If it fits her, buy the Fuji. It's a nice bike. As far the wheels, They aren't all that good, but neither are the stock wheels on any touring bike you buy for more money. Use the savings for a good set of touring wheels. For $700 the bike is a good deal-- you should be able to totally outfit the bike with better wheels, racks and panniers for less than a Trek 520.
I've just bought a Fuji Touring last month and I have been more than happy with it. It is a 2004 model and it cost me $450 on ebay. I'm not sure what size you are looking for but I think the guy has a 43cm left and the reserve price is normally 400. http://cgi.ebay.com/FUJI-43CM-TOURIN...QQcmdZViewItem
The seller is awesome so he has my 5 stars.
I did some research regarding the bike but it seems the wheel/spokes issue is for the 2004 and older bikes. They did resolve the problem but it is one of those things I read at some random forum so I have no official confirmation. If the Fuji model you are looking is after 2005 it should be fine. I've had the bike for well over the month and I just love it. I haven't done an extended tour on it but I've outfitted it with a handblebar bag, saddle bag and I carry my kryptonite U-lock and cable lock at the rear rack and the bike holds up fine.
However I did talk to a mechanic at my local EMS who did a self supported 5 day tour on the 2004 Fuji Touring. He advised me to change the wheels as he said it was uncomfortable to say the least over the long haul.
First of all, unless your daughter is huge, I'm guessing wheel problems will be minimal compared with someone like me - I'm 205 lbs. and 6'4" so everything I have is big - big shoes, long sleeping bag, long tent, etc. Suppose she weighs 150. Her wheels will be carrying substantially less than mine before you even factor in the weight of her stuff.
Having said that, I'll also say that I'm a firm believer in getting wheels checked out by a pro prior to any tour. They should be trued and tensioned. Wheels are the last place I'd skimp - I'd spend whatever it takes to get as close to a bombproof set as possible. In my case it's because I had an otherwise wonderful tour down the west coast significantly marred by broken spoke problems. On my last few tours I've had wheels custom built by my local mechanic specifically to be strong. I go with 36 spokes. I think if I weighed much more I'd go for tandem-style with 40 or more.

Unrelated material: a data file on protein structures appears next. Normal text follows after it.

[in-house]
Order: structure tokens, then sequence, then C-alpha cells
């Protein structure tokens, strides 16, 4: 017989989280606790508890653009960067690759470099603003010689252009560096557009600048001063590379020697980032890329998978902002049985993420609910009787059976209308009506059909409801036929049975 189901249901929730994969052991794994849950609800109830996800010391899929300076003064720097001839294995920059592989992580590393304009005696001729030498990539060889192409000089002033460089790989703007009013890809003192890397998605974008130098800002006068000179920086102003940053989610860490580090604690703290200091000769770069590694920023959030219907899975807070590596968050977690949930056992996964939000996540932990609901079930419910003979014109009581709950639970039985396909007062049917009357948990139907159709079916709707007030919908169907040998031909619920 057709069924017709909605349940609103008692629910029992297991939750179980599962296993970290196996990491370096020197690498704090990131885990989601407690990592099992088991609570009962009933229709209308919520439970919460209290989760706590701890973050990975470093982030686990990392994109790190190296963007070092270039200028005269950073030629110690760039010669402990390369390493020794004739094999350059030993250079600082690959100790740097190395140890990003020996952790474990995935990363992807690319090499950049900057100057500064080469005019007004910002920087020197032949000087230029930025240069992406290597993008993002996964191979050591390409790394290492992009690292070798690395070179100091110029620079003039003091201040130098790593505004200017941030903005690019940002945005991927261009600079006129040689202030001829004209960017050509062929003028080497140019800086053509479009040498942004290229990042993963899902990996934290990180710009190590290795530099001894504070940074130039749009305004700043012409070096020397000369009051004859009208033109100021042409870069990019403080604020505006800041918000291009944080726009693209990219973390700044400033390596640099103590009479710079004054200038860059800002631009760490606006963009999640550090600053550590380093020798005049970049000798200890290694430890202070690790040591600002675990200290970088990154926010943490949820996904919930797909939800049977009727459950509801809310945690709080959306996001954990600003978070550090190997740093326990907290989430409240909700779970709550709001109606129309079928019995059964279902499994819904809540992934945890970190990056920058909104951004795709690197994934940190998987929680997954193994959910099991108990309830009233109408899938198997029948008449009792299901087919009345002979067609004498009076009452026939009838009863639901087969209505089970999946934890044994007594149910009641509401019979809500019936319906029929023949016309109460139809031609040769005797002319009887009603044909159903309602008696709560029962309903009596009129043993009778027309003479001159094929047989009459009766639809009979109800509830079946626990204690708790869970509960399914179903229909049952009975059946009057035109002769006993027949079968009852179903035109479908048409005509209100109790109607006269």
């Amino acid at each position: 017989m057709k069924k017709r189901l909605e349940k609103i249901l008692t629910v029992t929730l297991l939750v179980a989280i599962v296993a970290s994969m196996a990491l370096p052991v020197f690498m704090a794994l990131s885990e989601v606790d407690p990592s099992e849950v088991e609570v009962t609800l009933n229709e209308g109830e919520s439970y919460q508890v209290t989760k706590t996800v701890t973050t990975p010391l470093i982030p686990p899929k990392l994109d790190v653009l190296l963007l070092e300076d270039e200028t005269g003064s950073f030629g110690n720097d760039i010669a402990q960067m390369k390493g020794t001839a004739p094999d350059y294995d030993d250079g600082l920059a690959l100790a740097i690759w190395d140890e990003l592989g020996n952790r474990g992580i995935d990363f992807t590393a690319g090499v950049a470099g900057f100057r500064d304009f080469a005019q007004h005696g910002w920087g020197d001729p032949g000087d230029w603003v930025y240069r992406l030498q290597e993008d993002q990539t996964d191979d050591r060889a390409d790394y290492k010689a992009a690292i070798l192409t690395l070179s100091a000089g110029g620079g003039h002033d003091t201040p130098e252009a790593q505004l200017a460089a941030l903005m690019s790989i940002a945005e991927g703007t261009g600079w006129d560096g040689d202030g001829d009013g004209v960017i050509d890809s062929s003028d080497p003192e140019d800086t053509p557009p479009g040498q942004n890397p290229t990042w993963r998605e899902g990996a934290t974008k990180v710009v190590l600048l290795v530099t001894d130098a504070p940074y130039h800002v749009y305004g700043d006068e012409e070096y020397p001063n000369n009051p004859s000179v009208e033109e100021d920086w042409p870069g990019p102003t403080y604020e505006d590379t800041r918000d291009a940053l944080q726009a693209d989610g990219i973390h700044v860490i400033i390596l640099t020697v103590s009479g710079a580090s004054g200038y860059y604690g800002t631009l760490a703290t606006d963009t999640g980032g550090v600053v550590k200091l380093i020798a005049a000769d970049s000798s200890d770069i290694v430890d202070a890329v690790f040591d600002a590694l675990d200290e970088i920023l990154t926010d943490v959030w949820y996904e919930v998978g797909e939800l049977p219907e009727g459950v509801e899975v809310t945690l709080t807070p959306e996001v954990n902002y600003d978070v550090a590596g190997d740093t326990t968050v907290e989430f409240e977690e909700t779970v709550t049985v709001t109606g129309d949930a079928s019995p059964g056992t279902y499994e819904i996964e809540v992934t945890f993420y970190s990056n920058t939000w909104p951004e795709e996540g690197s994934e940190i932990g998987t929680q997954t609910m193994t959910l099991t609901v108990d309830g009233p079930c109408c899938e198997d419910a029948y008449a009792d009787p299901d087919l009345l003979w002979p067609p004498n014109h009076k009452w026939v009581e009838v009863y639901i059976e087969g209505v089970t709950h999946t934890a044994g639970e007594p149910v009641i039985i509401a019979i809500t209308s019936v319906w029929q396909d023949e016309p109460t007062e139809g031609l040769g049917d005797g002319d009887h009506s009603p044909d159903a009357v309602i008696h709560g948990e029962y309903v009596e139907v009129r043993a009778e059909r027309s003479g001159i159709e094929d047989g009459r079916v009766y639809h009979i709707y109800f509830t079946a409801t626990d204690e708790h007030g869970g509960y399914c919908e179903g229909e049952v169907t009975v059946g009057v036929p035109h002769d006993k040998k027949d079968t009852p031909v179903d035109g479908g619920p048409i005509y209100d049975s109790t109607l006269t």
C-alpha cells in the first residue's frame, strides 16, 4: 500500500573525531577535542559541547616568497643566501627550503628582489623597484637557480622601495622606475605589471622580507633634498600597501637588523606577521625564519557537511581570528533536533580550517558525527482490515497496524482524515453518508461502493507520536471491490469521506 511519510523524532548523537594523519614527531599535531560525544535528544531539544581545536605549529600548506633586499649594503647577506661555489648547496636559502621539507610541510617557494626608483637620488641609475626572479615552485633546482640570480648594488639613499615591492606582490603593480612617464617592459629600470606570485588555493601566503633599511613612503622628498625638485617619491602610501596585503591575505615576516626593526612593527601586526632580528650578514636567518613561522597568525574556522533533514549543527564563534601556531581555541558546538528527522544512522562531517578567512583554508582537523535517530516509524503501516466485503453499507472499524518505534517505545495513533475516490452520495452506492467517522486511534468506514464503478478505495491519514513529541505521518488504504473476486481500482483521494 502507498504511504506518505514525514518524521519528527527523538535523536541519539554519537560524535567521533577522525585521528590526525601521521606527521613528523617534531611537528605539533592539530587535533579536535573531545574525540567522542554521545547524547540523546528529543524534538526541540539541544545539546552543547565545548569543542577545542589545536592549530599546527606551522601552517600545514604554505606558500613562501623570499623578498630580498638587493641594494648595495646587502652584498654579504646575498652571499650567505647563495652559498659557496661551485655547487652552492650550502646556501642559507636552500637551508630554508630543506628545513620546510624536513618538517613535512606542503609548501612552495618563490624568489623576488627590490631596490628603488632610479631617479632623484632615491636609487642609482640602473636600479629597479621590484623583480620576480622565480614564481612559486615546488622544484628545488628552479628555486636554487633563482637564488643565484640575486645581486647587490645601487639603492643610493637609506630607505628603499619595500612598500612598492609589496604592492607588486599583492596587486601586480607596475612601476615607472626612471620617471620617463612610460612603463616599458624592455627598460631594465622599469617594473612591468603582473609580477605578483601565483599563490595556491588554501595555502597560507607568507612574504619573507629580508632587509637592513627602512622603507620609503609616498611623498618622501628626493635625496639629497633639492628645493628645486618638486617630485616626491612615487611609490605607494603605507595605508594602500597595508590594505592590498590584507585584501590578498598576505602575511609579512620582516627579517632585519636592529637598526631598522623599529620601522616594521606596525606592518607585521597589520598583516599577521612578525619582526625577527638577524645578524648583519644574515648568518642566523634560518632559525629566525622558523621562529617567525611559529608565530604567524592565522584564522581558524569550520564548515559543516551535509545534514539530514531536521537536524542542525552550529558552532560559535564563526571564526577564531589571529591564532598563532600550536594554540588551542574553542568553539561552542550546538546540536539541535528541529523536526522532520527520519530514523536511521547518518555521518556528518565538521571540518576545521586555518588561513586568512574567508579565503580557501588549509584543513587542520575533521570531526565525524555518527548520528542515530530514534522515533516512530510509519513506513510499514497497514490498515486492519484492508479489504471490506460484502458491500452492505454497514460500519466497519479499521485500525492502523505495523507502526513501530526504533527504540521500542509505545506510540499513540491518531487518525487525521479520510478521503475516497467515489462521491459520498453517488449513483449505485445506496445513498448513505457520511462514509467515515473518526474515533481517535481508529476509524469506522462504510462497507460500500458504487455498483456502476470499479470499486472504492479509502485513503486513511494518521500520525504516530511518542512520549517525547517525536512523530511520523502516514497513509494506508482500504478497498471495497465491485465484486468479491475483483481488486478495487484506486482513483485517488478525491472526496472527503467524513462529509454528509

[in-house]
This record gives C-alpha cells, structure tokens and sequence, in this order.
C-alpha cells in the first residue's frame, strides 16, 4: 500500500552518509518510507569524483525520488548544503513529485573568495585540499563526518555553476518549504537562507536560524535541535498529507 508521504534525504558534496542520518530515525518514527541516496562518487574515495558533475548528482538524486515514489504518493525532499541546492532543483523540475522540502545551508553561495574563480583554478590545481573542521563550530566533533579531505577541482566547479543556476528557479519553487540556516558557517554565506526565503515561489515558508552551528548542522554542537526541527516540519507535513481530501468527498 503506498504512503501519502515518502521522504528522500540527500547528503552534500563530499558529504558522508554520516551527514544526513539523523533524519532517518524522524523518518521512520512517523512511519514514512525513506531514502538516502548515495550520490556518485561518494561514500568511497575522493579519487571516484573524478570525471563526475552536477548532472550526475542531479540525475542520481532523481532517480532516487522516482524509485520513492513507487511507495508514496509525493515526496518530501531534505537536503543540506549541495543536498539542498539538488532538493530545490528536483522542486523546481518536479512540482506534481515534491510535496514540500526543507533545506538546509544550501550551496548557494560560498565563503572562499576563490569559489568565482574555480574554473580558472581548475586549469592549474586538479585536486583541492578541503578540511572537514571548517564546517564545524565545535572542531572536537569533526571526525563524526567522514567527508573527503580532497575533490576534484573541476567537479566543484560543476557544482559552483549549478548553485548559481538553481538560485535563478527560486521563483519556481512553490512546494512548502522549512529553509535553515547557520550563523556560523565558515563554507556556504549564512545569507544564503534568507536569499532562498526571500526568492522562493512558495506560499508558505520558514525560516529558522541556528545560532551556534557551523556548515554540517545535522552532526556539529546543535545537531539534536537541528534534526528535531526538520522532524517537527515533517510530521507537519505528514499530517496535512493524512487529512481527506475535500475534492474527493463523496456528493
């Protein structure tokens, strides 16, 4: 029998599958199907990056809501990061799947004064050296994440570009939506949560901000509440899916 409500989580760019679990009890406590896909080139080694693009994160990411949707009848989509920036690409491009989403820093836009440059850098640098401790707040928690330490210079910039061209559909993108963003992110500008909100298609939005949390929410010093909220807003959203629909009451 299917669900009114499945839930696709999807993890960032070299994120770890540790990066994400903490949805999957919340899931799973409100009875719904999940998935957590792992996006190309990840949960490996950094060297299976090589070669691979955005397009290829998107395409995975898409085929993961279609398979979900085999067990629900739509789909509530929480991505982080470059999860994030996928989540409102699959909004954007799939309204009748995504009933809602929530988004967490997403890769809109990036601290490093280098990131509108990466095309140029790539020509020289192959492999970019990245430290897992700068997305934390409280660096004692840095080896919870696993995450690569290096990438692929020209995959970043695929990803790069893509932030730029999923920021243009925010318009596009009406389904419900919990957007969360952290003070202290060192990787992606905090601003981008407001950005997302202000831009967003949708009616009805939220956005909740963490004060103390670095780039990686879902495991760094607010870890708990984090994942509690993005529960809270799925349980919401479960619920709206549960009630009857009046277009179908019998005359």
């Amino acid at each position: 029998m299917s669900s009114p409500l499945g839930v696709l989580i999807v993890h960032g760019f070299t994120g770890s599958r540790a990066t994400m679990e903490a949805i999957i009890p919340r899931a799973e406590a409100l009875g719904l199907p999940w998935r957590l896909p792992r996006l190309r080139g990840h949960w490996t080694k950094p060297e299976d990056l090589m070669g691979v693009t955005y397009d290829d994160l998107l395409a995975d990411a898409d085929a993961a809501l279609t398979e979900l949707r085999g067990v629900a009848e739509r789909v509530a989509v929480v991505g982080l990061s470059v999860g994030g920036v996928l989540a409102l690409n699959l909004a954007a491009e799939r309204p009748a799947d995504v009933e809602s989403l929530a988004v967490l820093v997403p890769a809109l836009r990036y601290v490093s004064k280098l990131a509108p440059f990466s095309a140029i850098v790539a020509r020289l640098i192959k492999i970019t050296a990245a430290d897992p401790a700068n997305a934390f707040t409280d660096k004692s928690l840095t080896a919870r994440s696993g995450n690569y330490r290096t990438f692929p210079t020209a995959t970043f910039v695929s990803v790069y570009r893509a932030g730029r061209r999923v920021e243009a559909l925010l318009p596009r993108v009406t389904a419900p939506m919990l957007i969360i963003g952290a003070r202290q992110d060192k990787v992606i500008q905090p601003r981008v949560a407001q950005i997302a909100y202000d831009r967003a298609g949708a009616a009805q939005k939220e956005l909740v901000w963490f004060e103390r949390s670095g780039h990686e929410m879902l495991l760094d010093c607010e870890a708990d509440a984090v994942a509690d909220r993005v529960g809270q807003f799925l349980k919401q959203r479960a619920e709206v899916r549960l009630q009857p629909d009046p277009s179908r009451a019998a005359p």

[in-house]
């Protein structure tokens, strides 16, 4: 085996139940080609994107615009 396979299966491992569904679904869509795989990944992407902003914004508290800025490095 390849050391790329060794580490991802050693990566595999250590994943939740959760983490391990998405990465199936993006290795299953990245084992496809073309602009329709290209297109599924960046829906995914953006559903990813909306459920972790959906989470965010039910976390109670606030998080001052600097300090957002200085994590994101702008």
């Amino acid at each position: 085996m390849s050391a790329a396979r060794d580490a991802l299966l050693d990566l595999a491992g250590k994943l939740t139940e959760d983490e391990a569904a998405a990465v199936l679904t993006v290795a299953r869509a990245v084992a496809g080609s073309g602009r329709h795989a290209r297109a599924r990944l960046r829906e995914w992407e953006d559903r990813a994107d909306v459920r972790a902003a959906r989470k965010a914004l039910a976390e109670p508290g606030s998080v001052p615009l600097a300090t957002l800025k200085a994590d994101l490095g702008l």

As far as other tourers go, cyccommute swears by his Cannondale and says he believes the C-dale tourers are ready to go "out of the box". I've read lots of posts about Trek 520s where people say they are wonderful, except that the stock gearing isn't low enough for loaded touring. The current favorite bike seems to be the Surly LHT, which is $900 complete. I have one, but I bought the frame and built mine up, so I can't comment on the components that come on the complete.
Two weeks ago I bought a 2007 Fuji touring bike from my LBS for $650. This is a stout frame The diameter of the rear seat stays is twice that of my old touring bike and the unicorn fork seems beefy and stiff. The wheels, and tires, while not high end, seem quite adequate for loaded touring. I like the bike, the strong frame inspires confidence, it's a bomber, Though it is a bit heavy.
I've done a few searches and came up with some info on this.
I'm helping my daughter locate a decent tour bike for a summer adventure
This one popped up locally, new, at a price well below 700 dollars.
Seems pretty good... have the Wheel/Spoke issues been addressed? Anyone know?
just looking for more feedback.
Other off the peg tour bikes available locally are... uh... mebbe the Trek 520 and the C-Dale (aluminum) tour bike
any input is much obliged
The stock gearing is probably too high for touring anywhere with hills or mountains and I would plan on swapping the crank for one with at least a 26t (Sugino XD600 about $80 maybe). I wouldn't loose much sleep over the wheels, especially if she isn't a heavyweight.